The ASX 200 index has this morning followed the pattern of recent weeks by significantly underperforming US markets.
The local index is now down 4.5% since the beginning of August compared to a 0.5% rally in the S&P 500. This is partly explained by the ex-dividend season in the high yielding Australian market. However, “yield” sectors like utilities and banks have lost more than their dividend in recent weeks and helped drag the ASX 200 lower.
The question for traders may now be whether the Australia 200 is going to test the potential support of the trend channel and 200 day moving average just above 5200
Last night’s comments by Mario Draghi add to cumulative evidence that central banks are inching closer to the end of the global monetary easing cycle.
The European Central Bank, along with the Bank of Japan has been aggressive in signalling a “whatever it takes” approach to central bank stimulus. However, the fact that the ECB is yet to discuss an extension of its bond program adds to the impression of growing stimulus fatigue by global central banks. It follows the token nature of the BOJ’s latest addition to stimulus and Glen Stevens recent musings about the effectiveness of unconventional monetary policy.
Despite last night’s comments it is likely that the ECB will extend the deadline for its current QE program beyond March 2017 and also adjust its rules about the kind of assets it can purchase Failure to do these things would amount to a withdrawal of monetary stimulus and the Eurozone economy is not at a stage where this is likely to be prudent by March next year.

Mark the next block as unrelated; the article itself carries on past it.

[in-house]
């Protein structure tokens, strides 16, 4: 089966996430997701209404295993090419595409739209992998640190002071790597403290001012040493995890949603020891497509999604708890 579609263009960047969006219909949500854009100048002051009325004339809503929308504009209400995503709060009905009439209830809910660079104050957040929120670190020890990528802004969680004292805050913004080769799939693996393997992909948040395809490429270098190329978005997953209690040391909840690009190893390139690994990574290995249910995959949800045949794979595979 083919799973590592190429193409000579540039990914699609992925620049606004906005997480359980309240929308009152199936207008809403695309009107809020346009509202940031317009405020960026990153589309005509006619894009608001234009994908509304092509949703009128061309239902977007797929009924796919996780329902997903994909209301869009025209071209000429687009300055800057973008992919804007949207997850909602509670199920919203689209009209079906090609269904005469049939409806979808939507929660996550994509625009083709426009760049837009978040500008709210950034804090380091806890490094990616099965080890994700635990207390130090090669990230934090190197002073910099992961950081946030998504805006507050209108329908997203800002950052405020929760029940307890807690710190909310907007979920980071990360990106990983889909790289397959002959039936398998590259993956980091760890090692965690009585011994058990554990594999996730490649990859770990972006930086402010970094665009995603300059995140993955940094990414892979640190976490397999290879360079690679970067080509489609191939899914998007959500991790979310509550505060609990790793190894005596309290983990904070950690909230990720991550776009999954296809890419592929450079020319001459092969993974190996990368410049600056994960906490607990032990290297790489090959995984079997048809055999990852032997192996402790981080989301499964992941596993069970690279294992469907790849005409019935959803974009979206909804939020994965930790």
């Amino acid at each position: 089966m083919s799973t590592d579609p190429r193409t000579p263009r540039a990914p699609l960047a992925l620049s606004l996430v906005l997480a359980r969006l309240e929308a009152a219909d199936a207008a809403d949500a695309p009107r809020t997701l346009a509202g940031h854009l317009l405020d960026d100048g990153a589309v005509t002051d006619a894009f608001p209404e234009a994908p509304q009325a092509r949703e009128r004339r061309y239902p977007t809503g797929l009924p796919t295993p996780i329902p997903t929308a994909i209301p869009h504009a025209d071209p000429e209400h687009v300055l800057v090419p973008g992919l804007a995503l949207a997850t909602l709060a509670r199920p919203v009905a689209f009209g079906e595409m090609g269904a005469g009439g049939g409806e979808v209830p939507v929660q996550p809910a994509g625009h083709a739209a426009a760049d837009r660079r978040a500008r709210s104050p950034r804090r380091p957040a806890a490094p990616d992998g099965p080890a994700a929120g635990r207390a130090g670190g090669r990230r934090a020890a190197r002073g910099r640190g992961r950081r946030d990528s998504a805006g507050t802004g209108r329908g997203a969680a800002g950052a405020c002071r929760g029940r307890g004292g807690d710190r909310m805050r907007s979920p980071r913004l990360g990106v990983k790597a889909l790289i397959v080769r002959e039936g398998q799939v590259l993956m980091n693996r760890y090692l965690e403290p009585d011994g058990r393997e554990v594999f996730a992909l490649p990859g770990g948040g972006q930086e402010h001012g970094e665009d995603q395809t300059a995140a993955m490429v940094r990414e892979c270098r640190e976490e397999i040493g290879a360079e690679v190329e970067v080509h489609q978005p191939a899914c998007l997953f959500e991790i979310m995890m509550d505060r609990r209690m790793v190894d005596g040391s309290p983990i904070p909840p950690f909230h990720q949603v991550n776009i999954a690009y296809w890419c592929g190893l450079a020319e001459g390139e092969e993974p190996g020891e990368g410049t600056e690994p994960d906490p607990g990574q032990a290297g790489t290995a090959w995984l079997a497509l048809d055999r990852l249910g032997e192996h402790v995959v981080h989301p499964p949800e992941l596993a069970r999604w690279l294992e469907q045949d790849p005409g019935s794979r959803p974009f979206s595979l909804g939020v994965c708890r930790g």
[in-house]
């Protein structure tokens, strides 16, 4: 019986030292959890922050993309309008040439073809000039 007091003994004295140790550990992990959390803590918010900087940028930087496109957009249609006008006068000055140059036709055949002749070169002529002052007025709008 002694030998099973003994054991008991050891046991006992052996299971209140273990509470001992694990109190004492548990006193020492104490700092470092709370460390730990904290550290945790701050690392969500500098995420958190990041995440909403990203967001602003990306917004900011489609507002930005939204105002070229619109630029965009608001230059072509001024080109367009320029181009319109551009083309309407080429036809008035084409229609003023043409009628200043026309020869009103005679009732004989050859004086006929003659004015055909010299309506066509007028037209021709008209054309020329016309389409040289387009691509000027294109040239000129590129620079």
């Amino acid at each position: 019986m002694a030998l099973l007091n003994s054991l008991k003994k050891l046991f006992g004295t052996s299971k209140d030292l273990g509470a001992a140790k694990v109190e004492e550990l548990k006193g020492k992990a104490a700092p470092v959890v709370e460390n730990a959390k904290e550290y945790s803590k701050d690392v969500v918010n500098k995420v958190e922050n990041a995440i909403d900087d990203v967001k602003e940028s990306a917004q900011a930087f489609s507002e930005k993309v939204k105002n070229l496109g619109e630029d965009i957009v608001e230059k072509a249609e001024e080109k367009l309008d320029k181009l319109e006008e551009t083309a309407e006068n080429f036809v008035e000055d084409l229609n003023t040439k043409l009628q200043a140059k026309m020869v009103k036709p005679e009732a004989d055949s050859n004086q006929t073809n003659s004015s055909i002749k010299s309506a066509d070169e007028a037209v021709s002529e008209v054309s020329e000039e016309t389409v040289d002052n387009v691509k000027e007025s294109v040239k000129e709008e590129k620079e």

However, if the ECB does not add to the quantity of its program it will be a little easier for the Fed to lift rates and lead global central banks slowly out of the current easing cycle.
For the medium term all this still adds up to a degree of divergence between between the US Fed and other major central banks. The Fed is likely to be increasing rates and gradually withdrawing stimulus while the ECB and BOJ will leave their programs in place and maintain an easing bias.
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